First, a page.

Tensions were sky high at the statehouse in Columbia, South Carolina on Saturday, when the Black Panthers and the Ku Klux Klan held competing rallies on the capitol grounds. Five were arrested and seven taken to hospitals with injuries during the melee, which came eight days after the Confederate flag was permanently taken down.
"The Confederate flag does not represent hate. A lot of Americans died for that flag," one member of the KKK said, according to a local ABC News affiliate. Unsuprisingly, the Panthers felt differently, at one point grabbing a flag and tearing it the shreds.
State police created a physical barrier between the opposing sides, but couldn't prevent tension from escalating and violence from breaking out. Racial slurs were volleyed back and forth between the sides, with the Panthers chanting "Black power" with raised fists and the Loyal White Knights of the KKK giving Nazi salutes with shouts of "white power."
Authorities ultimately shut down the rally, which drew around 2000 people, an hour early, but by then, plans of a cross-burning organized by the KKK were already set for nightfall.
PROFILE OF A KLANSMAN
Saturday's rally was organized, according to Vice, by Christopher Barker of North Carolina. Going by the pseudonyms James Spears and Robert Jones, Barker has been vocal in his support of Emanuel AME shooter Dylann Roof. As the founder of the Loyal White Knights, his tactics and background are so deplorable that even his fellow Klan members have dissociated themselves.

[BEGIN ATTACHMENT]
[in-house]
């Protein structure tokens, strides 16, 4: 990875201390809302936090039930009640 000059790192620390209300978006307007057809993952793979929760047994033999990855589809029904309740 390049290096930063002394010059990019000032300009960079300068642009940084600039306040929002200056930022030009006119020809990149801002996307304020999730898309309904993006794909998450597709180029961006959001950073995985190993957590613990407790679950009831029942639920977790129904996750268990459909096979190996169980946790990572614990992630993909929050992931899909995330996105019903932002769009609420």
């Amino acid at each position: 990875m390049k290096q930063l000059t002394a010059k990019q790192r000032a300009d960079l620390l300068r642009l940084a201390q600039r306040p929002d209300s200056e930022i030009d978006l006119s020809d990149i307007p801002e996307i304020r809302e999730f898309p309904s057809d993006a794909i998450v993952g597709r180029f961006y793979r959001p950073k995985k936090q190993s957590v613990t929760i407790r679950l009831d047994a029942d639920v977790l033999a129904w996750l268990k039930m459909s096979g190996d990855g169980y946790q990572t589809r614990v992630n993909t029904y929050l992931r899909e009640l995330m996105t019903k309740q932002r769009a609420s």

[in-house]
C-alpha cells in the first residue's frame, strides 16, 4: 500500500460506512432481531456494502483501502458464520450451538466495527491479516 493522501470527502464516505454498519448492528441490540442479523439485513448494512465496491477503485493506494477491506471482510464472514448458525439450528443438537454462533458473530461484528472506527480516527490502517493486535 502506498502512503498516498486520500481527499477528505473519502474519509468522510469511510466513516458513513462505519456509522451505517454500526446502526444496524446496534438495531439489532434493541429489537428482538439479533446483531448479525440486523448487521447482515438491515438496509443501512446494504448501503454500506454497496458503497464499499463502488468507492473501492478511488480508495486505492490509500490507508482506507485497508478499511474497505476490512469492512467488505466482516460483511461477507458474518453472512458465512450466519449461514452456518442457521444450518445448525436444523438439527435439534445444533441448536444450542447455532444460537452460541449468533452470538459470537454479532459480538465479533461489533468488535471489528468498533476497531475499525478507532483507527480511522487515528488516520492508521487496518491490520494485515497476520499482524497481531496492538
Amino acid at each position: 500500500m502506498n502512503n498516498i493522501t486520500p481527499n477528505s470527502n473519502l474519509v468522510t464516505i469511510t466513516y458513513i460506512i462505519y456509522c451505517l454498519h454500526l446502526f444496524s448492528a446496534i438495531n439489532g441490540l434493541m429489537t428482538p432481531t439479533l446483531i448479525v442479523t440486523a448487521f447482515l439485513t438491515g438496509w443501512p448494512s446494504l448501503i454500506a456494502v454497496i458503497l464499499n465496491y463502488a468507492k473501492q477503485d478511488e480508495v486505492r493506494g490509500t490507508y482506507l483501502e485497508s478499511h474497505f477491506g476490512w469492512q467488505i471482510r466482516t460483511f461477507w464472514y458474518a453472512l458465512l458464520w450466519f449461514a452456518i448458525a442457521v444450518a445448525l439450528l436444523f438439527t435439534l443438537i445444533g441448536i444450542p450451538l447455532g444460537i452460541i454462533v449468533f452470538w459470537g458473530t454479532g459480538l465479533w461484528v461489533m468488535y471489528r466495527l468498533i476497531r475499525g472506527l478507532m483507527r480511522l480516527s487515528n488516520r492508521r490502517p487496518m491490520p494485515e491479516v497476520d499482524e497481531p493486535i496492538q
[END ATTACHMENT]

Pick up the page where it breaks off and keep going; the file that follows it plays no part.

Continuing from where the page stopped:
According to Craig Blitzer, the district attorney of Rockingham County, North Carolina where Barker lives, the klansman has an extensive rap sheet that includes malicious arson, domestic violence and assault with a deadly weapon. "We have long been aware of Chris Barker," said Blitzer. Barker had been ordered to stay away from Klan activities as a condition of his parole, so he did not attend the rally in Columbia on Saturday, but was instrumental in its planning with the help of his wife. He founded the LWK after being expelled from at least three other KKK organizations.
"To be honest, what they're doing just makes me want to walk away from the Klan in some ways," said the Traditionalist American Knights of the Ku Klux Klan Imperial Wizard Frank Ancona, who, like many other Klan members, took issue with Saturday's demonstrations over the Confederate flag. "It just goes against everything I've worked for. The image people are going to have in their mind when they think of the Klan after the South Carolina Confederate flag demonstration is those are a bunch of nutcases."
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(Photo: John Moore/Getty Images)
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